On Wednesday I listened to a downbeat discussion of bank and brokerage stocks on CNBC's Half Time.
The investors that own them on the show were dour and disappointed. None expected near term relief.
The trader who was shorting Financial Select Sector SPDR Fund (XLF) today, against his bank of America (BAC) and Goldman Sachs (GS) longs, is also giving up on the group. He noted his unwillingness to be net long in the face of second-quarter reports and with an inverted yield curve and a recession ahead.
The hopelessness expressed by the panelists should not be surprising considering that the month of June was the KBW Nasdaq Bank Index's
At the core of my optimism regarding financial stocks is my expectation of a mild and brief recession. And the outlook for traditional banking remains quite strong.
For me, it's the time to be an opportunistic buyer during the potential bottoming in the non traditional -- capital markets, trading, investment banking - financial industry fundamentals that I expect. Remember, in both banking and brokerage, the value is the customer base -- the industries' deposit/asset bases are "sticky."
Lower Stock Prices Are the Ally of the Rational Buyer
Once again, The Divine Ms M's (Real Money's Helene Meisler) quote applies... "price has a way of changing sentiment." Rather than leaving the consensus of negativity and taking advantage of a possible opportunity, most remain more comfortable in a herd.
I choose to be outside the herd for financial industry negativity and to join the more bullish ranks with Berkshire Hathaway's (BRK.B) Warren Buffett, who raised his bank holdings dramatically in the first quarter of 2022.
I couldn't, respectfully, disagree more with the above consensus and negative assessment on the space -- and I have been aggressively buying the recent weakness.
My advice? Beware of rear-view mirror analysis that invokes sour sentiment and lower stock prices:
1. I want to own brokerage stocks when the consensus has embraced the notion that capital markets activity (stock trading volume and investment banking) are weak and will weigh on profits. It is likely discounted and I see the possibility of an improving trend in the next few months.
2. I want to own bank stocks when the yield curve is inverted and fears of a deep recession represents the consensus. It may also be discounted.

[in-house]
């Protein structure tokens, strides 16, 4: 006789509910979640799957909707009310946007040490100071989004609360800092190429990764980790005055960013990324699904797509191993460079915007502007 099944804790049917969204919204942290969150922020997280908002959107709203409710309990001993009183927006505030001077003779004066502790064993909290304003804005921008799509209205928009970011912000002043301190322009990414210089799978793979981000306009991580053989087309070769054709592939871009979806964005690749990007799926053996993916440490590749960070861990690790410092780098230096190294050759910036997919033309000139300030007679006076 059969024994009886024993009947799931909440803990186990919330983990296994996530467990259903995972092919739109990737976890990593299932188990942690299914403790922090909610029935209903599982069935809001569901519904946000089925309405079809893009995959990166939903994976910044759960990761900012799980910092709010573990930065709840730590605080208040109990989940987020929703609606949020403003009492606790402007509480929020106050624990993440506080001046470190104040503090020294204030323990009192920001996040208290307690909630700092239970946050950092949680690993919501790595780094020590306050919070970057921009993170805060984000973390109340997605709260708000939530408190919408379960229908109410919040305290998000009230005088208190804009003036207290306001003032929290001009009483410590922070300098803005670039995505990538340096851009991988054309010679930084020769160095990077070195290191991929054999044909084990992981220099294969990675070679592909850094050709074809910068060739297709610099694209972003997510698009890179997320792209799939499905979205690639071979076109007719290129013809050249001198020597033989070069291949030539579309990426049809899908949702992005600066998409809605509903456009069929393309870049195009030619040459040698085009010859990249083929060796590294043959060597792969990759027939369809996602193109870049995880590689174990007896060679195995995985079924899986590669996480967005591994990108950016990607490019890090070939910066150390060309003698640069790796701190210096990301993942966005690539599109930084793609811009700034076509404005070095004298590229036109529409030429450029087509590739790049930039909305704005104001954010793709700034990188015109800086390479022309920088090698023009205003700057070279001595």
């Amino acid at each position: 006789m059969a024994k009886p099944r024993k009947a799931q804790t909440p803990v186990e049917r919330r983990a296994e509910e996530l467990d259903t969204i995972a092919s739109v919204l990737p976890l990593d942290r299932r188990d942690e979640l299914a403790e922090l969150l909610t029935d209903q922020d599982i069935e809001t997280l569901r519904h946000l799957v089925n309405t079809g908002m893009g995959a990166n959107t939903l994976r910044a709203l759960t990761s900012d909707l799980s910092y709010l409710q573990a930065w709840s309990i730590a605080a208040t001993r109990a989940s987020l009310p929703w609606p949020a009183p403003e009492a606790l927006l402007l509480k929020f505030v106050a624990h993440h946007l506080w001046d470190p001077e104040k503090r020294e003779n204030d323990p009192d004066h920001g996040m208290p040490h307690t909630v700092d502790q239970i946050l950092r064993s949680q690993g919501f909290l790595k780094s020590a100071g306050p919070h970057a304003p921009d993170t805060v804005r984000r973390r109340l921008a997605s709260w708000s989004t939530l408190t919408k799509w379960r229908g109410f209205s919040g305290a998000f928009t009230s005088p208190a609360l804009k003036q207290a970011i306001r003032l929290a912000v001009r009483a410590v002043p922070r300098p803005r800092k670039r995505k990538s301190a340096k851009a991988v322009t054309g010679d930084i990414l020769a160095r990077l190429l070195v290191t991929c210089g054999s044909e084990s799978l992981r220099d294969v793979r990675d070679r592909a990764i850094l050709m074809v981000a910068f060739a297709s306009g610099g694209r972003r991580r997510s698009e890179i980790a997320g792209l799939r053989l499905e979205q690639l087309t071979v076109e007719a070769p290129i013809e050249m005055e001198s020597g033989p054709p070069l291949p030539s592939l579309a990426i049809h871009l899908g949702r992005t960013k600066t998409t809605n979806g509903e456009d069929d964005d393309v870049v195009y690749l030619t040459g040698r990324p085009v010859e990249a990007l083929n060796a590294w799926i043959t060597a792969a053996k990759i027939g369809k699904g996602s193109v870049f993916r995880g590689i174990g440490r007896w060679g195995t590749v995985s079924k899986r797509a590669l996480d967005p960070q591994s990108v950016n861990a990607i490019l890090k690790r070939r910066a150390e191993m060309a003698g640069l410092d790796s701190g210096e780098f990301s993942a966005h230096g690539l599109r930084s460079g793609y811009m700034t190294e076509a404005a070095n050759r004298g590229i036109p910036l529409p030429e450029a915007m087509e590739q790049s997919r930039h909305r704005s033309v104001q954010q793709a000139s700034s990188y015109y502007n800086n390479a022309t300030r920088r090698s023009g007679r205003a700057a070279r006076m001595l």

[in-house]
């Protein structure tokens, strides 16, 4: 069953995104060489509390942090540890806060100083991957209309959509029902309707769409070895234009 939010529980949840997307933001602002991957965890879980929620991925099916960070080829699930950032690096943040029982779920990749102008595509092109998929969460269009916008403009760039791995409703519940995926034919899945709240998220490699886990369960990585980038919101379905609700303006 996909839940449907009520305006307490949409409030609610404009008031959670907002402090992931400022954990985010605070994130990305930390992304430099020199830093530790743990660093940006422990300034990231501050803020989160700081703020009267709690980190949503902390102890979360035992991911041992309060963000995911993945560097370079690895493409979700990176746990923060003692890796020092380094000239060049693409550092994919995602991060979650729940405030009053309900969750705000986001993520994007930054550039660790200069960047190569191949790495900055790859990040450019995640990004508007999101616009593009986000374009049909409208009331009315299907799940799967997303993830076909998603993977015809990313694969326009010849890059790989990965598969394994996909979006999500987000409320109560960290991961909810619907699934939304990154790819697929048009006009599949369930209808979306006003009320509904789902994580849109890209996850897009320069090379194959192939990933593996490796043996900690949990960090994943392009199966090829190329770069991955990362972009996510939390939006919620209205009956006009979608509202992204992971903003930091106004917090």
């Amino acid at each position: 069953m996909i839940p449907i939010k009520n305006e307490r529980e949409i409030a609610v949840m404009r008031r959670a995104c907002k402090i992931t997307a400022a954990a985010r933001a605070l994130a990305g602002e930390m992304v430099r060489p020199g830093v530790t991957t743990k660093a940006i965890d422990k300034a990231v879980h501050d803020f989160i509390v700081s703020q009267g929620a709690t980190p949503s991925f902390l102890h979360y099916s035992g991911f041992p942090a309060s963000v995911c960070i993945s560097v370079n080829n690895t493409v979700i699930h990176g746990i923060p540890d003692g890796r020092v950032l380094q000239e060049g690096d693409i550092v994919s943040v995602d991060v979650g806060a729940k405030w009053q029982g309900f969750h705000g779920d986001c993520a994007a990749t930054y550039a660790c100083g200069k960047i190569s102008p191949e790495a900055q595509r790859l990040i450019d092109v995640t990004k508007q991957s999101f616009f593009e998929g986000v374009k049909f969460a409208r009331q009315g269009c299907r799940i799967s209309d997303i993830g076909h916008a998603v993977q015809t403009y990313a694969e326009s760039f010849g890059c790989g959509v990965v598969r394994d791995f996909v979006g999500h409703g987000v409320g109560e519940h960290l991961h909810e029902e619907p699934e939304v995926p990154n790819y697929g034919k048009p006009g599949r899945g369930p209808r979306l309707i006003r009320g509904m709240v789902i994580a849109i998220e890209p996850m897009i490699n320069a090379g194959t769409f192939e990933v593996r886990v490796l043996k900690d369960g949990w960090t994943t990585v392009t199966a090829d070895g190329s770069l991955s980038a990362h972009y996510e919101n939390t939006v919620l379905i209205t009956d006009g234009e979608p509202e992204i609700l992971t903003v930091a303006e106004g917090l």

3. Not reflected in the historically low valuations, the large money center banks have high and improving quality, predictable and sustainable than trading and investment banking -- profit streams which are now benefiting from rising net interest income and elevated and relatively sticky retail deposits:
4. As to yield curve inversion, long duration mortgages are no longer as dominant on bank books, short-term loans and investments are. Therefore, asset durations have been shortened, lessening the impact of an inverted curve.
5. With solid balance sheets and large technology expenditures, U.S. banks and brokerages have deepened their moats by expanding their franchises and market shares at the expense of non U.S. financial institutions and emerging fintech players that have materially disappointed their stakeholders.
6. Remember, some inflation is good for banks as nominal growth is more important than real inflation adjusted growth! Nominal buoys loan, asset and deposit levels.
7. As to the brokerage stocks, I am also optimistic. Though their earnings are more volatile than the traditional bank group, both Goldman Sachs (GS) and Morgan Stanley (MS) have demonstrated an ability to earn a decent return on their capital. GS is trading near book value. As to MS, I am buying a very large retail customer franchise at a low premium to tangible book value (TBV) -- and though market prices will vacillate, those retail investors are "sticky."
Earnings Reports Begin Next Week
I expect few negative or positive surprises in July's second-quarter earnings releases.
The recent lift in interest rates (NII) will be the strongest supporting feature of the second-quarter reports.
Capital market and mortgage related revenues/profits are already known to be weak -- and for obvious reasons: market price declines, slowdown in home turnover, weak investment banking.
Credit costs will be rising somewhat (quarter over quarter) but still very low loss rates and reserve builds. Some loan loss normalization is expected over the next 12 months.
Lower stock prices are the friend of the rational buyer while higher prices are the enemy!
In many ways the negative consensus view -- partially in response to weak sector stock prices and the currently low RSI readings, low stock prices relative to tangible book, etc. -- is at the polar opposite of the enthusiasm expressed for energy stocks in early June discussed in an earlier post -- when the RSI was dramatically elevated and right before the floor fell out for oil stocks.
More importantly, macro clarity -- a mild and brief recession (my baseline expectation) -- could provide an ideal environment for bank and brokerage stocks.
My advice is to be opportunistic and to avoid the rear-view mirror, the consensus and the downbeat emotions that are the natural byproduct of lower prices.
Banks and brokerage stocks are not a trade, in my view.
Rather, I am embracing the weakness in financial stocks -- with an eye on a multi-year investment that could take the group much higher when fears of a deep recession recede.
(This commentary originally appeared on Real Money Pro on July 7. Click here to learn about this dynamic market information service for active traders and to receive Doug Kass's Daily Diary and columns from Paul Price, Bret Jensen and others.)